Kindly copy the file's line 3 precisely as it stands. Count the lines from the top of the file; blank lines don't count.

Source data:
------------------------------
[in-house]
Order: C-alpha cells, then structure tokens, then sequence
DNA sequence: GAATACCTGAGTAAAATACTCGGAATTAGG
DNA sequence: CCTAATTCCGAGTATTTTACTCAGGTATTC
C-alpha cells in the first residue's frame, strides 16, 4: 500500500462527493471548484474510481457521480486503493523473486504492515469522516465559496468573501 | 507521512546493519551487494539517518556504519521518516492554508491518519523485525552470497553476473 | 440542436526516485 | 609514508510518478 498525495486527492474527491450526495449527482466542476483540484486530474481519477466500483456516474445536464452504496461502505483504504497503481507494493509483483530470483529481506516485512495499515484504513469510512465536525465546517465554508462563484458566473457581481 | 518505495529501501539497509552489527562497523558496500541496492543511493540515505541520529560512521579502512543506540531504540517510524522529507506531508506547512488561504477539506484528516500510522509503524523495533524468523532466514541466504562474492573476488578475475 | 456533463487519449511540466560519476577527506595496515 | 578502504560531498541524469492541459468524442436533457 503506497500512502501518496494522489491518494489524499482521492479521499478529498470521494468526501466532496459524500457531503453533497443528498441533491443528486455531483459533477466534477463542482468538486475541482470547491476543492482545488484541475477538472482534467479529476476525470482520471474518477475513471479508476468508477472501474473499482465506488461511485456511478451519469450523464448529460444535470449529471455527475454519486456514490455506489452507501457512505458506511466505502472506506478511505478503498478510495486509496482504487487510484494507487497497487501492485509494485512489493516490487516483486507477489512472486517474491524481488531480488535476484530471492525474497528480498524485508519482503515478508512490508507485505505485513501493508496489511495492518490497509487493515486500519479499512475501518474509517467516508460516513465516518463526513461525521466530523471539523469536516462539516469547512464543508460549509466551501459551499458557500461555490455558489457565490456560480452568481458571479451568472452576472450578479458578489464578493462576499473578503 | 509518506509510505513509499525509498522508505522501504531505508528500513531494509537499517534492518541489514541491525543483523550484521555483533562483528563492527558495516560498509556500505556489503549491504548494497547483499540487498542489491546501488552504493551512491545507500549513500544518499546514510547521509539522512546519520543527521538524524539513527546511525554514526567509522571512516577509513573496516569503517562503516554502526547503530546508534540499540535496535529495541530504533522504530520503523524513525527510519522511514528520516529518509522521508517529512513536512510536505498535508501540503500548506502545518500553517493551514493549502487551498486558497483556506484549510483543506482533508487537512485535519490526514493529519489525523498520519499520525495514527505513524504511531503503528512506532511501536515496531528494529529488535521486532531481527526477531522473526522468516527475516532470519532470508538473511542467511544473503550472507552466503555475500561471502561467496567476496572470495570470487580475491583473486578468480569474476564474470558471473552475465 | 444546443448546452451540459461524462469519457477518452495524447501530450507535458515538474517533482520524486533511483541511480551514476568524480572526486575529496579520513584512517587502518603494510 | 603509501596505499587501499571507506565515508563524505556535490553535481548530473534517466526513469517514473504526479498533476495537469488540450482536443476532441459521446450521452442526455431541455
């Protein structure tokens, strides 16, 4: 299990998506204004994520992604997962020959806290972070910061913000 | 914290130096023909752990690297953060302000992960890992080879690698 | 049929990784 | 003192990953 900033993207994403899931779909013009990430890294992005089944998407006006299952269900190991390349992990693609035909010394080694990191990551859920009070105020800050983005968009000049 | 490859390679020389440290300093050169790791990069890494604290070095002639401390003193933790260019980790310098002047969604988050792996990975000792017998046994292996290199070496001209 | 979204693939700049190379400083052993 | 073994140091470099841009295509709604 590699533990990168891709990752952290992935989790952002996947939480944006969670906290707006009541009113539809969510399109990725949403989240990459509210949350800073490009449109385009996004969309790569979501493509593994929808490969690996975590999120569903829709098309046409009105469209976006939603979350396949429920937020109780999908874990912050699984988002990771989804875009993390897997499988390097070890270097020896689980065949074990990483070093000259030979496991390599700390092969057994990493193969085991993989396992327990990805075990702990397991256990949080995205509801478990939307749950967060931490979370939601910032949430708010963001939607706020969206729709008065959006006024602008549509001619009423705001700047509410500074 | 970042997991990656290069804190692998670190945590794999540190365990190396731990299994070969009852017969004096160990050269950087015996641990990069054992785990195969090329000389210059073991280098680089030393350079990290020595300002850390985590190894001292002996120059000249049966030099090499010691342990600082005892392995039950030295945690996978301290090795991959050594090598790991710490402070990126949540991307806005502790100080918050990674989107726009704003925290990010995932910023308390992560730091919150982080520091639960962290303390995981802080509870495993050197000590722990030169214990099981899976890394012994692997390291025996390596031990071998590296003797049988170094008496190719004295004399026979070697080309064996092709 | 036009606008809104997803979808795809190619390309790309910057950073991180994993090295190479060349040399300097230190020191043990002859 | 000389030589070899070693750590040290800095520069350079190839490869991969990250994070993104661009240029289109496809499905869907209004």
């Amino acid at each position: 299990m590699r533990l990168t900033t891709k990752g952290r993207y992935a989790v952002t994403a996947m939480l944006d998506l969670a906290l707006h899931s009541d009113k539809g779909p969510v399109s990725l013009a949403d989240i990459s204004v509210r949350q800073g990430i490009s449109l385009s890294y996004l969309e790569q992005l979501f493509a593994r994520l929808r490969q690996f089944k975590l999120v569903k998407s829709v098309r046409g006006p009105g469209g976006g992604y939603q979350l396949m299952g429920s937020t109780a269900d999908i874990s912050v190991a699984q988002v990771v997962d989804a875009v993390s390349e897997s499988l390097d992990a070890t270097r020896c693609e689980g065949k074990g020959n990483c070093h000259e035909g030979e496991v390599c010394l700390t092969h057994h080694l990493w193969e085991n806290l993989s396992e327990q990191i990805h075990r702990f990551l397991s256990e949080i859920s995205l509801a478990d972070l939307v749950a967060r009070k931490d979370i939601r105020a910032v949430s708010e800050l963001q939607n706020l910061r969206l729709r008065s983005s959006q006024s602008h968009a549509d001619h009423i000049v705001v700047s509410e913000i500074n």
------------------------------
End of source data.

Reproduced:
DNA sequence: GAATACCTGAGTAAAATACTCGGAATTAGG